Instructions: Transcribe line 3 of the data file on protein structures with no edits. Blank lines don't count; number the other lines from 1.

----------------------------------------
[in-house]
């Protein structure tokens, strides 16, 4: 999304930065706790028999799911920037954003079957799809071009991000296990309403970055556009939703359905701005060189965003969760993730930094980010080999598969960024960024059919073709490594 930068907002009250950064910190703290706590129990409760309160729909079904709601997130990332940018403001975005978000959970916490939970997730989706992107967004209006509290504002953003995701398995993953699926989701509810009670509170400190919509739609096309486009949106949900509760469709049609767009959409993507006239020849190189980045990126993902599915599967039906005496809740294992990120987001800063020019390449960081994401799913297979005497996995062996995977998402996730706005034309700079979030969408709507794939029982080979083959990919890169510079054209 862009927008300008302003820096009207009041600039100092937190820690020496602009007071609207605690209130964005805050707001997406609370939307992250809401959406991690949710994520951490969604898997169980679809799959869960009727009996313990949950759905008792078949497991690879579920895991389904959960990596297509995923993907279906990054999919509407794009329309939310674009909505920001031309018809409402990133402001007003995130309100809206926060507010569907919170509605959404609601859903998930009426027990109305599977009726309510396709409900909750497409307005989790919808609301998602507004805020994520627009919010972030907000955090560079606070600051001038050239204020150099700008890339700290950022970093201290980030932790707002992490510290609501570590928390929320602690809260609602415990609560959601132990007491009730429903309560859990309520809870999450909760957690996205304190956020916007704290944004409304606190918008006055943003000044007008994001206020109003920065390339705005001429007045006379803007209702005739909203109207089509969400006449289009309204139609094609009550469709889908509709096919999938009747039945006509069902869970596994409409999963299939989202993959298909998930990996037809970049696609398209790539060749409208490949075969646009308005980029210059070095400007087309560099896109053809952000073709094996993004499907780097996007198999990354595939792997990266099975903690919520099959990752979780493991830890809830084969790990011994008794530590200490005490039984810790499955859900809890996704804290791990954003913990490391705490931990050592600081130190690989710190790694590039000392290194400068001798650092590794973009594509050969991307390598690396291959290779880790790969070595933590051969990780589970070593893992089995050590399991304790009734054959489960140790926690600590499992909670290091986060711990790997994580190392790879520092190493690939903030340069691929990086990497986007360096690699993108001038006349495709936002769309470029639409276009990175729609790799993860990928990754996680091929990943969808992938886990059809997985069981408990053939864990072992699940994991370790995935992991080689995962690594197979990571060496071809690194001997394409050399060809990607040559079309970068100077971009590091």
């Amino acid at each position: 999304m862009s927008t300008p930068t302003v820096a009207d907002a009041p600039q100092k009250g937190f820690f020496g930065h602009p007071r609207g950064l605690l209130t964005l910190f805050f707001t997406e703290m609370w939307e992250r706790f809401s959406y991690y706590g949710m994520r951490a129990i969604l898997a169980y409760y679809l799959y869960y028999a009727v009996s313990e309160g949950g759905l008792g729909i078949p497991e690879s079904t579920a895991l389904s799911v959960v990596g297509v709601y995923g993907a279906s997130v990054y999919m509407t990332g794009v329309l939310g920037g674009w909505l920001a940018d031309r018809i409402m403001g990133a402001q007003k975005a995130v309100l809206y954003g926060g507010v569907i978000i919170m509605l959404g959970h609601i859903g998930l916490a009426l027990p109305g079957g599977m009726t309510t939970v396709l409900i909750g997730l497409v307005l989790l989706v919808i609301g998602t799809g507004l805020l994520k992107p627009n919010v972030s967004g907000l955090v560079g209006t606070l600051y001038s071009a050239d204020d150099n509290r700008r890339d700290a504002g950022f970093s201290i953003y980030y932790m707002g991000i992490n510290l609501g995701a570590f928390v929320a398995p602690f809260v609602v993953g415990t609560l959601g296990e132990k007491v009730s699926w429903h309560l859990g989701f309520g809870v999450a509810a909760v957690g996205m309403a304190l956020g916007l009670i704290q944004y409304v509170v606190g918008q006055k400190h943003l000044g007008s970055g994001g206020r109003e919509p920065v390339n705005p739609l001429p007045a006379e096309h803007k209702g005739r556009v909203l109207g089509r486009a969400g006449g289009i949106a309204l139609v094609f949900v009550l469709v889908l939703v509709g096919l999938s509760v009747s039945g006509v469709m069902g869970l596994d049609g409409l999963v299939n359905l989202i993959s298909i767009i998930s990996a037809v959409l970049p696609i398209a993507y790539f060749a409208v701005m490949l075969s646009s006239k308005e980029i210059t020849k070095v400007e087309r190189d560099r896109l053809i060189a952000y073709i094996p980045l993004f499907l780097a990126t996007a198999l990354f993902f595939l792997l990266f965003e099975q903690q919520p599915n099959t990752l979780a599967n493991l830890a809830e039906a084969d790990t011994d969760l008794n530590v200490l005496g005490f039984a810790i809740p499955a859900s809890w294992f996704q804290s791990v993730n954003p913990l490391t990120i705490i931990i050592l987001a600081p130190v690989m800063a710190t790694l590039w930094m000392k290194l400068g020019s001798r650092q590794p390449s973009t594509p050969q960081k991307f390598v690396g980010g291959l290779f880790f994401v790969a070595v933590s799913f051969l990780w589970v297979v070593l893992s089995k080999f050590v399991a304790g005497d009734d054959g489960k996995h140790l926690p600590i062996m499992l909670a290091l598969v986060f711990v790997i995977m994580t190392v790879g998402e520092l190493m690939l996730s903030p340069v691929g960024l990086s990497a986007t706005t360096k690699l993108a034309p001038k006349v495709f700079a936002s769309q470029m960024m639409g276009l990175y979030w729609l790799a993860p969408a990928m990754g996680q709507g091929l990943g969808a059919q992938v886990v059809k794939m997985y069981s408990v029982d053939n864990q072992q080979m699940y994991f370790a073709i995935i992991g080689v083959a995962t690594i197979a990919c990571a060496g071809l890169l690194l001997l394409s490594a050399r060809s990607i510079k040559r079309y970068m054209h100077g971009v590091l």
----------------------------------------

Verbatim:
């Amino acid at each position: 999304m862009s927008t300008p930068t302003v820096a009207d907002a009041p600039q100092k009250g937190f820690f020496g930065h602009p007071r609207g950064l605690l209130t964005l910190f805050f707001t997406e703290m609370w939307e992250r706790f809401s959406y991690y706590g949710m994520r951490a129990i969604l898997a169980y409760y679809l799959y869960y028999a009727v009996s313990e309160g949950g759905l008792g729909i078949p497991e690879s079904t579920a895991l389904s799911v959960v990596g297509v709601y995923g993907a279906s997130v990054y999919m509407t990332g794009v329309l939310g920037g674009w909505l920001a940018d031309r018809i409402m403001g990133a402001q007003k975005a995130v309100l809206y954003g926060g507010v569907i978000i919170m509605l959404g959970h609601i859903g998930l916490a009426l027990p109305g079957g599977m009726t309510t939970v396709l409900i909750g997730l497409v307005l989790l989706v919808i609301g998602t799809g507004l805020l994520k992107p627009n919010v972030s967004g907000l955090v560079g209006t606070l600051y001038s071009a050239d204020d150099n509290r700008r890339d700290a504002g950022f970093s201290i953003y980030y932790m707002g991000i992490n510290l609501g995701a570590f928390v929320a398995p602690f809260v609602v993953g415990t609560l959601g296990e132990k007491v009730s699926w429903h309560l859990g989701f309520g809870v999450a509810a909760v957690g996205m309403a304190l956020g916007l009670i704290q944004y409304v509170v606190g918008q006055k400190h943003l000044g007008s970055g994001g206020r109003e919509p920065v390339n705005p739609l001429p007045a006379e096309h803007k209702g005739r556009v909203l109207g089509r486009a969400g006449g289009i949106a309204l139609v094609f949900v009550l469709v889908l939703v509709g096919l999938s509760v009747s039945g006509v469709m069902g869970l596994d049609g409409l999963v299939n359905l989202i993959s298909i767009i998930s990996a037809v959409l970049p696609i398209a993507y790539f060749a409208v701005m490949l075969s646009s006239k308005e980029i210059t020849k070095v400007e087309r190189d560099r896109l053809i060189a952000y073709i094996p980045l993004f499907l780097a990126t996007a198999l990354f993902f595939l792997l990266f965003e099975q903690q919520p599915n099959t990752l979780a599967n493991l830890a809830e039906a084969d790990t011994d969760l008794n530590v200490l005496g005490f039984a810790i809740p499955a859900s809890w294992f996704q804290s791990v993730n954003p913990l490391t990120i705490i931990i050592l987001a600081p130190v690989m800063a710190t790694l590039w930094m000392k290194l400068g020019s001798r650092q590794p390449s973009t594509p050969q960081k991307f390598v690396g980010g291959l290779f880790f994401v790969a070595v933590s799913f051969l990780w589970v297979v070593l893992s089995k080999f050590v399991a304790g005497d009734d054959g489960k996995h140790l926690p600590i062996m499992l909670a290091l598969v986060f711990v790997i995977m994580t190392v790879g998402e520092l190493m690939l996730s903030p340069v691929g960024l990086s990497a986007t706005t360096k690699l993108a034309p001038k006349v495709f700079a936002s769309q470029m960024m639409g276009l990175y979030w729609l790799a993860p969408a990928m990754g996680q709507g091929l990943g969808a059919q992938v886990v059809k794939m997985y069981s408990v029982d053939n864990q072992q080979m699940y994991f370790a073709i995935i992991g080689v083959a995962t690594i197979a990919c990571a060496g071809l890169l690194l001997l394409s490594a050399r060809s990607i510079k040559r079309y970068m054209h100077g971009v590091l």